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Clouds and More Clouds in Seattle


AWS’s Singh talks passions: science and the cloud. 

May 18, 2010 | Deepak Singh called life sciences, where he has spent most of his career, and large scale distributed computing, his current job as business development manager at Amazon Web Services (AWS), his two passions in the closing keynote at the 2010 Bio-IT World Conference & Expo.

Appropriately, Singh presented his talk on the infrastructure and life science applications of Cloud computing from the cloud – at least that’s how it seemed when the live video feed from Seattle threatened to deteriorate. Thanks to a crack IT staff, full connectivity was quickly restored.

It was unlikely that many members in the audience have not done business with Amazon’s retail Web site. In order to build a robust commercial site, he said, “You had to create a massively scalable infrastructure... that doesn’t break down every Christmas.” That infrastructure hinges on availability, efficiency, services orientation, and security.

In Singh’s estimate, Amazon was the perfect creator for a massively scalable Cloud computing solution. Having done the hard part, it started asking, “What happens if you take the lessons we have learned in building this very large scale, very available infrastructure and make it available to anyone with a credit card?”

AWS has become what Singh calls a “toolkit that gets stuff done.” It’s made up of a compute tool (EC2); a storage tool (S3); and a database tool (see “Amazon’s Cloud Raining Gifts for 2010,” Bio•IT World, Jan 2010). On top of those are monitoring services, tracking, and much more. AWS is growing at an astounding pace. Only a couple of years after the launch, the bandwidth far exceeded the bandwidth consumed by all of Amazon’s global websites. By the end of 2009, S3 housed over 100 billion objects. But that growth is good news for customers.

“The larger we get, the cheaper it gets for us to run our operations,” said Singh. Since its inception, AWS has reduced prices 16 times, and now has three payment models: on demand, reserved instances, and spot instances, or the cloud market.

“You put in a request, and if the market price is lower than the price you put in, your instances will start and you can get the job done,” explained Singh. “You pay the market price.” The caveat is that if the market price increases, you lose your instances. Singh said this is an excellent option for applications that “can handle failure gracefully.” (A Web site called cloudexchange.org tracks instance prices.)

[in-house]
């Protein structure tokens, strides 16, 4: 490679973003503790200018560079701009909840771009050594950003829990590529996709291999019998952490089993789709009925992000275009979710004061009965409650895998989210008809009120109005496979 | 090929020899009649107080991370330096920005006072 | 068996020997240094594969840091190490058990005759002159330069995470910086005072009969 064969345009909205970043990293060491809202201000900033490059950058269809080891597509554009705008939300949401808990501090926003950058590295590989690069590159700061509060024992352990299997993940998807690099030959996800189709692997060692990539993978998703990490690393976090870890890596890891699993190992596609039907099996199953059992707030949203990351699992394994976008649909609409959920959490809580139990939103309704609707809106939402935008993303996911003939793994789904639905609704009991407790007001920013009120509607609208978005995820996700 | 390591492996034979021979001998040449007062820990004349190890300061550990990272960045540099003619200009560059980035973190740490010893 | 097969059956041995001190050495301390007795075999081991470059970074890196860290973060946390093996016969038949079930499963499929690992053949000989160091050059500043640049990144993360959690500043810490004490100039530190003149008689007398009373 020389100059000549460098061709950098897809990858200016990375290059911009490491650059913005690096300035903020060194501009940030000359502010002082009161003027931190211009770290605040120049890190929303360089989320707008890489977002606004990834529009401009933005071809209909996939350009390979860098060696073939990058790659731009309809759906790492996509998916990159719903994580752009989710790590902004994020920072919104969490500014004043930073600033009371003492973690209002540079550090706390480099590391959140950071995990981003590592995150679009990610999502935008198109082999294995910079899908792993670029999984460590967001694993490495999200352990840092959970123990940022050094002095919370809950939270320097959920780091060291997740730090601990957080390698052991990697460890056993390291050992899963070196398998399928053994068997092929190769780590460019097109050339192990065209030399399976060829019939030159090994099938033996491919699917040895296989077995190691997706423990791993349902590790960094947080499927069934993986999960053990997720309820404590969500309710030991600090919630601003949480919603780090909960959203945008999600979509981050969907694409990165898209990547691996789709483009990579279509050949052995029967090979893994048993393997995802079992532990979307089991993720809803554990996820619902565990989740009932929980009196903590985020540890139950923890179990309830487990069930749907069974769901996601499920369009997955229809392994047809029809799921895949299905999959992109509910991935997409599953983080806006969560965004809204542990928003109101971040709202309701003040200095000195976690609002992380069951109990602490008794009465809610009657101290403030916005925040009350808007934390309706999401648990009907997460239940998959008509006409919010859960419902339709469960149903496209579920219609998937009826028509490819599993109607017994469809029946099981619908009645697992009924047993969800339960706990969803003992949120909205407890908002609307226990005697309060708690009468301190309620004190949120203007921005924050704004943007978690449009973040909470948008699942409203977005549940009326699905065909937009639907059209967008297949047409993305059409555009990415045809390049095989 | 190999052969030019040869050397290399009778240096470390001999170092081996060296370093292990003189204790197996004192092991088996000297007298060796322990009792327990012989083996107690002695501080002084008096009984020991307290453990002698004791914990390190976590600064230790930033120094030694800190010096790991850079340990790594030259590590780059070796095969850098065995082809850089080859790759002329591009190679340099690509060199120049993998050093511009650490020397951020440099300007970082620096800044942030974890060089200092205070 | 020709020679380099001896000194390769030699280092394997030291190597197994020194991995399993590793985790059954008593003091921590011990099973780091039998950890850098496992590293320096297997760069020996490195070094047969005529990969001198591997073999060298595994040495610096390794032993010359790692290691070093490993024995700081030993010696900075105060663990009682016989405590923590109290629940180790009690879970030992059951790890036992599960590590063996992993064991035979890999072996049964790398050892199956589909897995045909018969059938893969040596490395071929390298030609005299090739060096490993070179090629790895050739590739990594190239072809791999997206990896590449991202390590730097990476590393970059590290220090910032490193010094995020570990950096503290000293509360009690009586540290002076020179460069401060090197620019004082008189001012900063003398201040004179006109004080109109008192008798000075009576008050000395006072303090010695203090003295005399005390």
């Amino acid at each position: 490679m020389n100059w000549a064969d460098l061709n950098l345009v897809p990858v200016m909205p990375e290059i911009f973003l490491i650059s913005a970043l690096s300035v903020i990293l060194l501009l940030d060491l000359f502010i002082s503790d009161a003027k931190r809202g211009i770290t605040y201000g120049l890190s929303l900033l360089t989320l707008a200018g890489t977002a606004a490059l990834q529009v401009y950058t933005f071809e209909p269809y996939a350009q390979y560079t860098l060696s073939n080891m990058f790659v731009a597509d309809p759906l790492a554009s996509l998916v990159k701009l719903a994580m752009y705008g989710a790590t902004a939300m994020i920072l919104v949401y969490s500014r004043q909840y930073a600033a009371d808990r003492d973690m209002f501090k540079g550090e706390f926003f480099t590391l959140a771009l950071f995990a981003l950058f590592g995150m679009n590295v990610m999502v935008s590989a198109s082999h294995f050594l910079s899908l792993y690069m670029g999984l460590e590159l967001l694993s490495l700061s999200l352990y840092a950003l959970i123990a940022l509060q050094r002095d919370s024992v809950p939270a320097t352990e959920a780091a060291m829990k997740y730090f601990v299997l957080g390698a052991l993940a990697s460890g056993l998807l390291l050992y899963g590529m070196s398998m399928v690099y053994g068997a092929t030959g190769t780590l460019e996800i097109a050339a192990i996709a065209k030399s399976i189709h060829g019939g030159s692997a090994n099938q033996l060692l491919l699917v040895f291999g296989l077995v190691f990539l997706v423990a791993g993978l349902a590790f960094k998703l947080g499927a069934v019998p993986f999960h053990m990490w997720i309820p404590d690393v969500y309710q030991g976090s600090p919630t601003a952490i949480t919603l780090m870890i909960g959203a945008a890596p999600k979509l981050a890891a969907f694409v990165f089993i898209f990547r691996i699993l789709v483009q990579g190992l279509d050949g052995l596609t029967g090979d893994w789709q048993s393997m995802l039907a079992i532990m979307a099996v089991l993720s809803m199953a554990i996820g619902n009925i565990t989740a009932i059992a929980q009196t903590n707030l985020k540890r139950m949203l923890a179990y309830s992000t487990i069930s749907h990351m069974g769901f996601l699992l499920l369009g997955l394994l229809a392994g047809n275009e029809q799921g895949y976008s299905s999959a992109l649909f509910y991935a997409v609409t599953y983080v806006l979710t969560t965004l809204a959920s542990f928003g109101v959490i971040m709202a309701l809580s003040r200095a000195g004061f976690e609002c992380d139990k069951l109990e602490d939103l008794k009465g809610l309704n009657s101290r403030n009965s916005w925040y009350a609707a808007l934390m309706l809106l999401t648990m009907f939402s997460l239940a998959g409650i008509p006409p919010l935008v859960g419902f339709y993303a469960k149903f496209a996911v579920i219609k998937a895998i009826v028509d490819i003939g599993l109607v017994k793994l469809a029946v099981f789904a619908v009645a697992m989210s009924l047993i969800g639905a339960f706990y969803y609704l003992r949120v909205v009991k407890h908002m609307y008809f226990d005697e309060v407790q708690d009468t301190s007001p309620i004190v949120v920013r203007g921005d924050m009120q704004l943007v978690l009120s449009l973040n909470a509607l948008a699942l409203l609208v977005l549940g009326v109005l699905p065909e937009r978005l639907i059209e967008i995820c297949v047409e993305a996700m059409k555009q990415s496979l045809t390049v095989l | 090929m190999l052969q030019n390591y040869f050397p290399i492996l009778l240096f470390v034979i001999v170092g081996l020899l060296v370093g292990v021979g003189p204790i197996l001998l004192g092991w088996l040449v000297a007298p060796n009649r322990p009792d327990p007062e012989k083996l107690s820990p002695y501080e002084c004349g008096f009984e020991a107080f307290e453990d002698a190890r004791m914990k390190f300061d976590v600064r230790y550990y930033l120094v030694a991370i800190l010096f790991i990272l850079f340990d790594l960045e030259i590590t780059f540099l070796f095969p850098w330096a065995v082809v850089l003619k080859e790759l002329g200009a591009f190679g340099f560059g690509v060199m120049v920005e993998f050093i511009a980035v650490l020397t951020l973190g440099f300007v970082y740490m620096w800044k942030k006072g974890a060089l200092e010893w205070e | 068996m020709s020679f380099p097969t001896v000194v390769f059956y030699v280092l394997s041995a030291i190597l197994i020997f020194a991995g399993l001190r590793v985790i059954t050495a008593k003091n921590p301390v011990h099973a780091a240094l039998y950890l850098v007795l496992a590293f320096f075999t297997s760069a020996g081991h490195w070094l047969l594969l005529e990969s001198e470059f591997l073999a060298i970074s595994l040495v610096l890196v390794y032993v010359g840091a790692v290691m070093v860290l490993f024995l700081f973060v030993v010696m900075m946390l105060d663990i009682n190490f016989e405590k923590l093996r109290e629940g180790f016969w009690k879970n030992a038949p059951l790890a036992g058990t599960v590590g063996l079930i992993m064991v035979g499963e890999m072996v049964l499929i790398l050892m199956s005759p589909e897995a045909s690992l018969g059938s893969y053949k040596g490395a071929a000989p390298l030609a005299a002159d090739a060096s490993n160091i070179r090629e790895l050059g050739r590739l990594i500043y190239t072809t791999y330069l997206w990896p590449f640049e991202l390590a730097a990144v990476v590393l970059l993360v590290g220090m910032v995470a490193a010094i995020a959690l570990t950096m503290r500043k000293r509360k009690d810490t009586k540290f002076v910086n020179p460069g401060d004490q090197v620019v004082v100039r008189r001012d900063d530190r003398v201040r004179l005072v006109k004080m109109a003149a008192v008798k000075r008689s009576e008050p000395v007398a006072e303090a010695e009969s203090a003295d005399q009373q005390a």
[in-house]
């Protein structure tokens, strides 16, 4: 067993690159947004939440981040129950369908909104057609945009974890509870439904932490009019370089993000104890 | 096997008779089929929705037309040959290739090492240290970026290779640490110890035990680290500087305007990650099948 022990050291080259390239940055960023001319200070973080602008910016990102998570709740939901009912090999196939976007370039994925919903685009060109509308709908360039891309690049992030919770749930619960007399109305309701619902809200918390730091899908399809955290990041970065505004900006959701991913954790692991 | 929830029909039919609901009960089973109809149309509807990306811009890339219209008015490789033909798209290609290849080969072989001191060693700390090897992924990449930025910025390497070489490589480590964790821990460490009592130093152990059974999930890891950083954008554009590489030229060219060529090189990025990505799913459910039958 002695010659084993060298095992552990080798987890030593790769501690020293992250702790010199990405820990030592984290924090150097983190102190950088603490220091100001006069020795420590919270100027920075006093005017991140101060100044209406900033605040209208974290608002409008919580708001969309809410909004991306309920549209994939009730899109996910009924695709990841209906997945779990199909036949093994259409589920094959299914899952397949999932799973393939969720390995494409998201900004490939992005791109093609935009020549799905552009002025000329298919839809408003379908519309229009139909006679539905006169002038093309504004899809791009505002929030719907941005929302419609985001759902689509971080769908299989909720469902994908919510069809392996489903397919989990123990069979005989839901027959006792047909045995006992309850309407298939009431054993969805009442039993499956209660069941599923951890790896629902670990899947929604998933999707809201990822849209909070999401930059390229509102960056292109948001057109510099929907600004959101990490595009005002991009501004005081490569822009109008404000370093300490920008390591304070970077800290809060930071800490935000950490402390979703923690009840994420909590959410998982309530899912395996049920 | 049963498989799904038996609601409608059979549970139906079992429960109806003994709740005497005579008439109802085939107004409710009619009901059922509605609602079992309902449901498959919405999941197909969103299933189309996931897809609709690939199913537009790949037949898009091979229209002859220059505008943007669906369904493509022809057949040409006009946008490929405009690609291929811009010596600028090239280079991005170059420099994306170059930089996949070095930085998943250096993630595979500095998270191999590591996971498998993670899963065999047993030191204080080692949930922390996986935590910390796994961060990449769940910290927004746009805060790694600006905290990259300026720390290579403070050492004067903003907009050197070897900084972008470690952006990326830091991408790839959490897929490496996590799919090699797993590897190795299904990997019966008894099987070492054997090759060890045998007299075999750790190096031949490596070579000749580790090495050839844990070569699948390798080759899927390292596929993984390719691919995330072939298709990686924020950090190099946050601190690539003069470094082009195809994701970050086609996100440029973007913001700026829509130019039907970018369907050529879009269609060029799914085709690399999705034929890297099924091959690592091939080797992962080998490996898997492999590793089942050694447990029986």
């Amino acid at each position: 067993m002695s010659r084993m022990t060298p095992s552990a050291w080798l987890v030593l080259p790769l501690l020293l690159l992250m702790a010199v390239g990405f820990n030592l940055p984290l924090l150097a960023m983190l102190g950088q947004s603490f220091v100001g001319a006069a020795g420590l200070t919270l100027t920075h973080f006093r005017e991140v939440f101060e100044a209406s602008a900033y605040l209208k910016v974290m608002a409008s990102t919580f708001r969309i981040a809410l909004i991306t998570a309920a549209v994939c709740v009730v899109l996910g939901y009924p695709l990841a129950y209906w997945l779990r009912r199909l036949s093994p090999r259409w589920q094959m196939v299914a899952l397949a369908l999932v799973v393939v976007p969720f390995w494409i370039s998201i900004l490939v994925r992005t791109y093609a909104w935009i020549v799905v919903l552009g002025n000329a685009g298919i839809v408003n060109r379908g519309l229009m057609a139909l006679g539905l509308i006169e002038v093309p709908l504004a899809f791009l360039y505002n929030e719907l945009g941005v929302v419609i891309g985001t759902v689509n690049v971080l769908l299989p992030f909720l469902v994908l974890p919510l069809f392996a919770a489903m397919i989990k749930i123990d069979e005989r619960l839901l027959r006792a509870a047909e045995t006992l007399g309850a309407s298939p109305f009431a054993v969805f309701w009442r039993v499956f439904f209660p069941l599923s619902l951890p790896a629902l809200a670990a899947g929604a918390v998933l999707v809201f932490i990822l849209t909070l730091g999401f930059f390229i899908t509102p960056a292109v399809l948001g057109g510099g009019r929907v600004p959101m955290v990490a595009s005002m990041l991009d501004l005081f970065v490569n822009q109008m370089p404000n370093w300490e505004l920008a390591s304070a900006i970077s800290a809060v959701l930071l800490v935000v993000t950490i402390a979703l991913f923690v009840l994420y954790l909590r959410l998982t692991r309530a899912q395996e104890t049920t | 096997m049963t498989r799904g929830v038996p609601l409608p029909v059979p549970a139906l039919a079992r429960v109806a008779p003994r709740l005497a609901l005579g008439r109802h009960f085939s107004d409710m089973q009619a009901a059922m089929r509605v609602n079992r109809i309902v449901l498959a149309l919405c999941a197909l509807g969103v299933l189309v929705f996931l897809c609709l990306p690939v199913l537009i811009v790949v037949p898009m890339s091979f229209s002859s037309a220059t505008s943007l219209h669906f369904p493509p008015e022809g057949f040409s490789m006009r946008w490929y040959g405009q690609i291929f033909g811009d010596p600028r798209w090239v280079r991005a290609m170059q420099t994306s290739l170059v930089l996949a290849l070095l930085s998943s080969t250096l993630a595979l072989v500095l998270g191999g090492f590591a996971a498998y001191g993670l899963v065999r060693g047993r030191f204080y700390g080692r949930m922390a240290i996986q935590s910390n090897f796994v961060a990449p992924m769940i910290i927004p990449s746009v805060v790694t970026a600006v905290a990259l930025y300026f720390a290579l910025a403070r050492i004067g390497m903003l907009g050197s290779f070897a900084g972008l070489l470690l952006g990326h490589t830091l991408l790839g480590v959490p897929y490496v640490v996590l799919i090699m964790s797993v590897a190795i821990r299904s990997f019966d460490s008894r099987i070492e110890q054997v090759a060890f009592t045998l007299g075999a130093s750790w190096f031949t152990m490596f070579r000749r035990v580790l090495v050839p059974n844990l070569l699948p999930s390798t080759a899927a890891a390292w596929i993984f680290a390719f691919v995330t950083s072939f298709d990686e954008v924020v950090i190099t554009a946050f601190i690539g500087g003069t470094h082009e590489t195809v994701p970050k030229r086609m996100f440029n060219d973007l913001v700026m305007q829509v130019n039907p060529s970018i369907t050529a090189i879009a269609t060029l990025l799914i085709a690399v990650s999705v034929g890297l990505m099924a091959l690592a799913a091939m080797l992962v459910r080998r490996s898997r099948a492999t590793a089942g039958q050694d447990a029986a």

The Fourth Paradigm

Singh chose not to dwell on security—a chief concern of companies entering the cloud—because he’s “not a security guru.” But he did point out that Amazon holds many customer credit cards and has been invested in security long before AWS came into existence. He quoted a colleague: “It’s more difficult to get into an AWS data center than it was to get into FBI headquarters.”

Amazon has moved the firewall to the server, Singh said. The user is separated from the cloud by the hypervisor, which allows multiple operating systems to run concurrently. “The key thing is we control everything hypervisor down. We manage it. We are responsible for it. You manage everything hypervisor up. So the guest operating system... that is your responsibility. It’s a shared responsibility model.”

What Singh is excited about, though, is more than just secure and elastic compute power. “Data-intensive scientific discovery is becoming the fourth paradigm of research,” he said (experiment, theory, and observation being the first three).

This is a season of changes and challenges in life sciences: data types and volume are rapidly increasing and research is becoming more collaborative. It’s imperative that data be shared.

That’s where the AWS tools come into play: providing scalable, elastic, and available compute and storage power to enable public private partnerships, big pharma and small biotech collaborations, and nonprofit and academia endeavors.

Singh listed many companies now working to facilitate data management and data processing in the cloud for the life sciences, including Recombinant, Mathworks, Mathematica, Univa UD, Sun, Cycle Computing, and Right Scale.

“This whole concept of resources that are relevant and are required only for a task, is very powerful,” Singh said. “It’s efficient, it’s cost effective, and to me, that’s one of those compelling reasons I moved to AWS a couple of years ago.”


This article also appeared in the May-June 2010 issue of Bio-IT World Magazine. Subscriptions are free for qualifying individuals. Apply today.

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